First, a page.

Sticky, sweet Crosby’s Molasses, a kitchen staple for 143 years

Posted on February 18, 2022 | By Alexander Chafe | 0 Comments

Drizzled over toutons, sweetening baked beans, thickening marinades and enhancing baked goods, molasses is a kitchen staple. And for Atlantic Canadians, it has to be Crosby’s.

Crosby’s Molasses Company in Saint John, New Brunswick has been bringing the sweet treat to Atlantic Canada since the 1870s. Still operating as a family-owned business, Crosby’s provides quality products.


Crosby’s location on Rothesay Avenue in Saint John, N.B. (left) and employees (right) packaging product (photo credit: Crosby’s Molasses Company).


Importing the Sweet Stuff

The history of Crosby’s Molasses Company dates back to the 1870s when 20-year-old L.G. Crosby opened a grocery business in Yarmouth, N.S. In 1879, Crosby began trading fish and lumber in the West Indies in exchange for molasses, which he supplied to retailers across Atlantic Canada, Quebec and New England.

Years later in 1897, Crosby moved to Saint John, N.B., which remains home to the business today. Crosby’s first set-up shop on Nelson Street, but after needing more space moved to their current location on Rothesay Avenue in 1911.


Crosby’s tank storage for molasses supply (photo credit: Crosby’s Molasses Company).


100% Pure

Molasses is a natural sweetener with no additives or preservatives. If you look on the back of a carton of Crosby’s, you’ll find one ingredient: ‘molasses’. The product is derived from sugar cane, and Crosby’s makes three varieties: fancy, blackstrap and cooking. Fancy molasses is the highest standard, blackstrap is its darker, thicker, somewhat bitter cousin and cooking is a blend of the two.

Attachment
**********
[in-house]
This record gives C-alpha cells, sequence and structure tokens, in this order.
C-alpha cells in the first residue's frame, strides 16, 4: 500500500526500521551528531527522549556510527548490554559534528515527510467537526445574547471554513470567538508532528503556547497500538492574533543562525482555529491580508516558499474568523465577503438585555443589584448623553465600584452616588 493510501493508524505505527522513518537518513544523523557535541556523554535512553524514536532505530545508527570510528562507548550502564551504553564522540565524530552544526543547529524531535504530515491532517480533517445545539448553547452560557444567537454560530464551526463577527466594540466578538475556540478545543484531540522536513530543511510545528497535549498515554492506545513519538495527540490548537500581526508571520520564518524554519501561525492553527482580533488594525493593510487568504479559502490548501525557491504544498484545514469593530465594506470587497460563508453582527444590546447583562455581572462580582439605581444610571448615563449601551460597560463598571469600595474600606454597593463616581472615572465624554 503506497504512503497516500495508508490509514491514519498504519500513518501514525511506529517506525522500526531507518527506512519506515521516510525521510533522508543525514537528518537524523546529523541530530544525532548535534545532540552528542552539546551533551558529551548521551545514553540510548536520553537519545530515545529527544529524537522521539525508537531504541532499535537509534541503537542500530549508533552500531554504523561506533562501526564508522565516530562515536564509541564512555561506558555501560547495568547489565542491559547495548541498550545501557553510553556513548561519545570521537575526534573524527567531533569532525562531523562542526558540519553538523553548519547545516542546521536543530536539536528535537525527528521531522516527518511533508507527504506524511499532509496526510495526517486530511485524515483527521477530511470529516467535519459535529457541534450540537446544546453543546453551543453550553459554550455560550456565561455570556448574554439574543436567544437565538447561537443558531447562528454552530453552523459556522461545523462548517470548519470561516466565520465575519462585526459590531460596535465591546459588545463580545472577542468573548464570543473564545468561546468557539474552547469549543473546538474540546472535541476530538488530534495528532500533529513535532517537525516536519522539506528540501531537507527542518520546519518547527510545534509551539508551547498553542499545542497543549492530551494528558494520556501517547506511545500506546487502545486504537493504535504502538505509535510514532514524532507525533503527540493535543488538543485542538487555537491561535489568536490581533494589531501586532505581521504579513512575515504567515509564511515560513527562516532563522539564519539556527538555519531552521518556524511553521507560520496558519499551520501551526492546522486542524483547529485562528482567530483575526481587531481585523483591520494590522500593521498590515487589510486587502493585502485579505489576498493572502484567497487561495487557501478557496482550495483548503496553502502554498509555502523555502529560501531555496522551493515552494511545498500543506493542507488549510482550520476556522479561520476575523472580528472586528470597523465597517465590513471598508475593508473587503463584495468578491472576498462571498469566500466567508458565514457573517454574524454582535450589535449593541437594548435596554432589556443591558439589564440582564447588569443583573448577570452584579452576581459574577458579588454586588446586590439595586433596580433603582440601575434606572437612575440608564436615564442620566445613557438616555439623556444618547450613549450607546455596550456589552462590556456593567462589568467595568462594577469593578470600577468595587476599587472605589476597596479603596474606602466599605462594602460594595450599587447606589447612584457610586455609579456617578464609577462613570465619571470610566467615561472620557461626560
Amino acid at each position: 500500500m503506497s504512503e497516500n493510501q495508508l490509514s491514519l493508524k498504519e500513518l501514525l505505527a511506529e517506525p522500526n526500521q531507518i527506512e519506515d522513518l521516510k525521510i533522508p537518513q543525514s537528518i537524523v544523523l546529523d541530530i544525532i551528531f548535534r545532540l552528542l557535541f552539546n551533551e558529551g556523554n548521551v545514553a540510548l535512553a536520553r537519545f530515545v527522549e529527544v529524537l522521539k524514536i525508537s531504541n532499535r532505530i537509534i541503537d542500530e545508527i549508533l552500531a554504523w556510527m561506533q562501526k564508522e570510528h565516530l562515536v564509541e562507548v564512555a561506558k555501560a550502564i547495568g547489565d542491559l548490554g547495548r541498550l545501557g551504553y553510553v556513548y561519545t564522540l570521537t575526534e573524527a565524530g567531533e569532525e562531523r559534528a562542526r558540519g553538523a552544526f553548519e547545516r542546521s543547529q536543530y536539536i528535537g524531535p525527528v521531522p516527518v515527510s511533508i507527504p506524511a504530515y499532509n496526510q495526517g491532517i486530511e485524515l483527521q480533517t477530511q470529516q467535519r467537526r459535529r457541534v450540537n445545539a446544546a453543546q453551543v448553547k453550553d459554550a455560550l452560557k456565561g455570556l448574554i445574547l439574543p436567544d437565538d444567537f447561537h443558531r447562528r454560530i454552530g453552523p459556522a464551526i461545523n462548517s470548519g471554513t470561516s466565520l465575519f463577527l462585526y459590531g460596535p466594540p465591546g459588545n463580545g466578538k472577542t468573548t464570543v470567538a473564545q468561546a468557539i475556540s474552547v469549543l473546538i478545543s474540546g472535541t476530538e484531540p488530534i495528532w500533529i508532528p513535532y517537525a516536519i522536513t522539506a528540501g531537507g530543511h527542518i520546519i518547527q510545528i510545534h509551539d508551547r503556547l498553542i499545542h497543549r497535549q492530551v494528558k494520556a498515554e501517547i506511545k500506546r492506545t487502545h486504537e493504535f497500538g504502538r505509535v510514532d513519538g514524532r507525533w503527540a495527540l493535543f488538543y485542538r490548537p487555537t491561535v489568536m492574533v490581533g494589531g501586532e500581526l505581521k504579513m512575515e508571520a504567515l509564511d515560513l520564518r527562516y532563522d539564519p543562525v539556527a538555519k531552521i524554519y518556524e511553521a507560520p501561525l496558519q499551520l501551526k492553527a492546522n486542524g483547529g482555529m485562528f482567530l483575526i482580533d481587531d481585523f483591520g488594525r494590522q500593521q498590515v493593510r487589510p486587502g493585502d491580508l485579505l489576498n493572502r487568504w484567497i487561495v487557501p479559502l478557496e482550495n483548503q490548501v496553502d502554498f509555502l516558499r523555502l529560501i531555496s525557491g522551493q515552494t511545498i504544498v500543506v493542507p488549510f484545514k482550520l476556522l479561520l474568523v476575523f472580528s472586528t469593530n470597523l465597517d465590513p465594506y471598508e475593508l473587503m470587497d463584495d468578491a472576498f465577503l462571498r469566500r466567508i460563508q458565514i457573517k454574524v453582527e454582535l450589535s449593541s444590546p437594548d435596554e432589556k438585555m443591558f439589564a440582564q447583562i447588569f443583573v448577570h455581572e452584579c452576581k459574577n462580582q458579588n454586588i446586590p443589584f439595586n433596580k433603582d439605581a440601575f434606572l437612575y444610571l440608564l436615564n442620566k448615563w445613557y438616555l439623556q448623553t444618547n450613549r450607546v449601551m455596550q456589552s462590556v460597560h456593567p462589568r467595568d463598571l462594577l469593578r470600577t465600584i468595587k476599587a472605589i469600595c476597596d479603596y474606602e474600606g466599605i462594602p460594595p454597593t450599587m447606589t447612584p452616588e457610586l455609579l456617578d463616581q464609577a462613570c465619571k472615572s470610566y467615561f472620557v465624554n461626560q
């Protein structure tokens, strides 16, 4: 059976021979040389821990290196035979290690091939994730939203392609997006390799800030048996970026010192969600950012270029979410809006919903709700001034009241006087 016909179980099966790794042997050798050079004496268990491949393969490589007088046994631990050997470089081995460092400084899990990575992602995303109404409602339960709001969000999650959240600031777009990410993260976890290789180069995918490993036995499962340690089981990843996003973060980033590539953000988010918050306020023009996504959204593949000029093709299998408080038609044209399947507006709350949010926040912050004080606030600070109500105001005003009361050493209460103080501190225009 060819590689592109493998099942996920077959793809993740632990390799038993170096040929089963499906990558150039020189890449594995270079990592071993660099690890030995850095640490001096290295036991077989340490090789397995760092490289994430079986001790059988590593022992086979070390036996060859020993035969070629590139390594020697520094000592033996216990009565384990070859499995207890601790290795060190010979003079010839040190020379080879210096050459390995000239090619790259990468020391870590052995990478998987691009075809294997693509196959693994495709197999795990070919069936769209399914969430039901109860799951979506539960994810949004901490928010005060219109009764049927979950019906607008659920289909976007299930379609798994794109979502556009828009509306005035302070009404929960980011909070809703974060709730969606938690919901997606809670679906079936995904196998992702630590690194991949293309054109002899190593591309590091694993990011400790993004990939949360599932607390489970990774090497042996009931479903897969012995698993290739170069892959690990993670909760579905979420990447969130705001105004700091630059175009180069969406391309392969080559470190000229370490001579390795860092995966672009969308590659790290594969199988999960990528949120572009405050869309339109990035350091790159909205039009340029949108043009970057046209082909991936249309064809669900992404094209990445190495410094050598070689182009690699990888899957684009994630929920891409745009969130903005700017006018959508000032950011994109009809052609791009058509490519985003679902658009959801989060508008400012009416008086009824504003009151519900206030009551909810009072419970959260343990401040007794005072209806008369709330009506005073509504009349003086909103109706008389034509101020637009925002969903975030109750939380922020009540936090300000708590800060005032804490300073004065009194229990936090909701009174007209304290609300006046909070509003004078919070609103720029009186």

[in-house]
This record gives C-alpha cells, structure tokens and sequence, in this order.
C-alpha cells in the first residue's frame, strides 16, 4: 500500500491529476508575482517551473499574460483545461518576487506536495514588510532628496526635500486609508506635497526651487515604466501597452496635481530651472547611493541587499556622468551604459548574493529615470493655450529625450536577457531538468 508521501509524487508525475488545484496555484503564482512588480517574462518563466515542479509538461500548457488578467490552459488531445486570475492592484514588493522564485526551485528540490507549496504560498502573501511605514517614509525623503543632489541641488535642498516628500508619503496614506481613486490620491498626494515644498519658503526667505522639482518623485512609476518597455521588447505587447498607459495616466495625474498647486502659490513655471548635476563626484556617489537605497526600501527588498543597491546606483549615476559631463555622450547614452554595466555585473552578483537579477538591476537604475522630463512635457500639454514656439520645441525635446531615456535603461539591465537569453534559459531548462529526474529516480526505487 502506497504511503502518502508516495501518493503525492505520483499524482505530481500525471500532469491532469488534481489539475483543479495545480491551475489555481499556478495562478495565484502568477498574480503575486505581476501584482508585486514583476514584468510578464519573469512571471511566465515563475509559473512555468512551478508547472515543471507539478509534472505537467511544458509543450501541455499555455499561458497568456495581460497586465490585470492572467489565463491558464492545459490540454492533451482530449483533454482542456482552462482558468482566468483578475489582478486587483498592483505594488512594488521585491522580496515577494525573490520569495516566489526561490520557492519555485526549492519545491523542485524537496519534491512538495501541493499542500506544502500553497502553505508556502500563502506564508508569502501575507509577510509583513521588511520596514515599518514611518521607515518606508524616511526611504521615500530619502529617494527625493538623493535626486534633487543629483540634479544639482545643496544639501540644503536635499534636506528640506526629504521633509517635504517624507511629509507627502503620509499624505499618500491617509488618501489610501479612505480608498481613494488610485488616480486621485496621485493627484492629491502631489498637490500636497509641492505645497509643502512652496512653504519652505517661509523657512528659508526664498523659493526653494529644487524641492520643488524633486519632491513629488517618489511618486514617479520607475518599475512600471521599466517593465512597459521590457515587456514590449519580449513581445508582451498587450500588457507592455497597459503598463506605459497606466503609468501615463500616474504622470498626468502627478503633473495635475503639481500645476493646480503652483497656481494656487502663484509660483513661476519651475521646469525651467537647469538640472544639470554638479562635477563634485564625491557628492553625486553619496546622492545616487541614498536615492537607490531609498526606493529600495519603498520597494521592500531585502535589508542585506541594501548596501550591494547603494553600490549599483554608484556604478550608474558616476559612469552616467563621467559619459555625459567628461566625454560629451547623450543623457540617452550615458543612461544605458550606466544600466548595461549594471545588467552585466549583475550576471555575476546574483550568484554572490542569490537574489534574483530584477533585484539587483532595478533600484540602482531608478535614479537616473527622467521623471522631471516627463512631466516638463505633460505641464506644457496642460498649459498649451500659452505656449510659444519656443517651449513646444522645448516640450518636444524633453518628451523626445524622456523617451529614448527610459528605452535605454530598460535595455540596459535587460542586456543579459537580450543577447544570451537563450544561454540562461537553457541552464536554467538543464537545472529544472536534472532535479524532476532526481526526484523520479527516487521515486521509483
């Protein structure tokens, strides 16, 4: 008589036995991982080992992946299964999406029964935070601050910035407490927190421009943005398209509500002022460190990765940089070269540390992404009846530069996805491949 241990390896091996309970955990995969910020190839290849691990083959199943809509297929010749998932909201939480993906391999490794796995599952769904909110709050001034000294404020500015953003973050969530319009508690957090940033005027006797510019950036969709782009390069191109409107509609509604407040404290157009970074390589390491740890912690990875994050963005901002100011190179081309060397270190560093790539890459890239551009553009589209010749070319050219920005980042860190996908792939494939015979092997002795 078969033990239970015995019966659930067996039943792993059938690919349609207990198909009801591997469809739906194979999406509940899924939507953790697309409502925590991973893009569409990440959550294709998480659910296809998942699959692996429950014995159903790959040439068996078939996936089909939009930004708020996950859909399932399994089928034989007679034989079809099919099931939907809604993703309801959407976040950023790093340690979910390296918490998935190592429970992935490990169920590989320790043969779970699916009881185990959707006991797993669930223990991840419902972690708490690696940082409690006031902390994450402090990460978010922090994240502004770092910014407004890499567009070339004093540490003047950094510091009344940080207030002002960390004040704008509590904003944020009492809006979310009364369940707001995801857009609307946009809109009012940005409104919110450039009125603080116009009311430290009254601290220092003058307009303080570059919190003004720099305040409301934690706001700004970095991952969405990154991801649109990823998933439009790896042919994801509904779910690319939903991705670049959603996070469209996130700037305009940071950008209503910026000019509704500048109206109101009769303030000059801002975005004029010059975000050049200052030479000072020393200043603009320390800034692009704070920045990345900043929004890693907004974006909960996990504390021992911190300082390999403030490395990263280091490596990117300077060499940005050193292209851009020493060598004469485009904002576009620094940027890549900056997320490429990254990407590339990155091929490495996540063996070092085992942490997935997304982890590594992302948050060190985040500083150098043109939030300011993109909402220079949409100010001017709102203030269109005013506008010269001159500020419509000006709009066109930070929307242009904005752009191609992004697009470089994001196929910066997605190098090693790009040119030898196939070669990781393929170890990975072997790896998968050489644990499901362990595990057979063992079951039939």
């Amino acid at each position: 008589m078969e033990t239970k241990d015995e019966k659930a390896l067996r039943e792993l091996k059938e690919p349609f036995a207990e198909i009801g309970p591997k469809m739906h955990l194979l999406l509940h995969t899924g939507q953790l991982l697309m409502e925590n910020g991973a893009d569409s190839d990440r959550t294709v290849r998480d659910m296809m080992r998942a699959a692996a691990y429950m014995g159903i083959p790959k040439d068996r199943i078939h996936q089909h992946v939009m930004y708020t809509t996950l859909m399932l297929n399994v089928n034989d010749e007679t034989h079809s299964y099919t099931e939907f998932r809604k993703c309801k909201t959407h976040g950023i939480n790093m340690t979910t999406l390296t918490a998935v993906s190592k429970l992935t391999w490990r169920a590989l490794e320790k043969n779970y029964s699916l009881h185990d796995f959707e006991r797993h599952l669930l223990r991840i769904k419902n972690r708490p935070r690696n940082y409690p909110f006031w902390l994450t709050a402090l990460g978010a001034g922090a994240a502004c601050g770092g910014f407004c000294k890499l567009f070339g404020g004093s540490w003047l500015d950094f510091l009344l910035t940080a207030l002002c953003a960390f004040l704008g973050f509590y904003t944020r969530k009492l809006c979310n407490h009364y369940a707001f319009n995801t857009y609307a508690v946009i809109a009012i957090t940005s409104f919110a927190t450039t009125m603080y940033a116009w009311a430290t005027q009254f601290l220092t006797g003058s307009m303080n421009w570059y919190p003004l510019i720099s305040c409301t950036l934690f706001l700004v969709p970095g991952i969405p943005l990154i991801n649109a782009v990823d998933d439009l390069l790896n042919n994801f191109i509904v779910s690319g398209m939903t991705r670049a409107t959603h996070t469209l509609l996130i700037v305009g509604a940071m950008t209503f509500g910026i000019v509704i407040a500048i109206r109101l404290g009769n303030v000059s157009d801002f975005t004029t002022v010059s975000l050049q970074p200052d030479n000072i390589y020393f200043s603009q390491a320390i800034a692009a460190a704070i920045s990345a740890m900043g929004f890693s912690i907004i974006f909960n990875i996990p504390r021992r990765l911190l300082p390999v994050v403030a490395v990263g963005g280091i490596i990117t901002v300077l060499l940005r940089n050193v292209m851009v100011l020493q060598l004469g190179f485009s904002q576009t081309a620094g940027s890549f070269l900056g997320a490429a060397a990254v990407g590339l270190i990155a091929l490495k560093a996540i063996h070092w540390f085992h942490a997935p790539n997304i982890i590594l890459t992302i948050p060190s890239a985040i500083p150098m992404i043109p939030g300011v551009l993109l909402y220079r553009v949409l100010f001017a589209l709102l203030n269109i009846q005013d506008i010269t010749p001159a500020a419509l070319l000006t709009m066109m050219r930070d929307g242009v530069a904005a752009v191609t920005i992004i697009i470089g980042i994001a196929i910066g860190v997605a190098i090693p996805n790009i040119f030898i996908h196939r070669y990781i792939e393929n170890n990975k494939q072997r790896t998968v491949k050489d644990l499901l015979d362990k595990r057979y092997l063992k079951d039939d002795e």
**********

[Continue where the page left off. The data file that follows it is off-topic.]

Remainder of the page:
To maintain the company’s promise of quality, Crosby’s imports its fancy product exclusively from a single source in Santa Lucia, Guatemala. Molasses is transported by boat and stored at a Crosby’s liquid bulk storage facility at the port of Saint John, shortening the supply chain and reducing their carbon footprint.


Carton of Crosby’s Molasses on kitchen table at breakfast time (left), and baking gingerbread cake (right) with Crosby’s Molasses (photo credit: Crosby’s Molasses Company).


Taste of Home

Atlantic Candians have been cooking with molasses for over 200 years. For many, the rich flavour is a taste of home. Molasses can be used in a variety of recipes to add sweetness and depth, from classic gingerbread and cookies to savory salmon or chicken dishes. Of course, the Crosby’s website has a number of recipes available to feed your next molasses craving.


Crosby’s facility with company branding that celebrates a milestone of 125 years (photo credit: Crosby’s Molasses Company).


Here to Stay

Today, the privately-held Crosby’s Molasses Company is 120 employees strong, importing 6,000 tonnes of molasses each year. In addition to their staple Crosby’s Molasses products, the company also distributes marshmallow Fluff, drink crystals and a Grandma molasses label (in Quebec).

Commenting on the family business, fifth-generation president James Crosby said: “we are very happy that consumers continue to enjoy Crosby’s molasses, whether it is as an ingredient in a favourite recipe, or on its own with fresh bread. We believe cooking and baking are the best ways to bring family and friends together; we have witnessed consumers reconnecting with molasses as a positive result of the pandemic, and the back-to-basics movement. Our growth strategy going forward is to attract younger families to our product, so that they too can enjoy the complex flavours and sweetness of molasses for a lifetime.”

A sweet treat, here to stay after 143 years.

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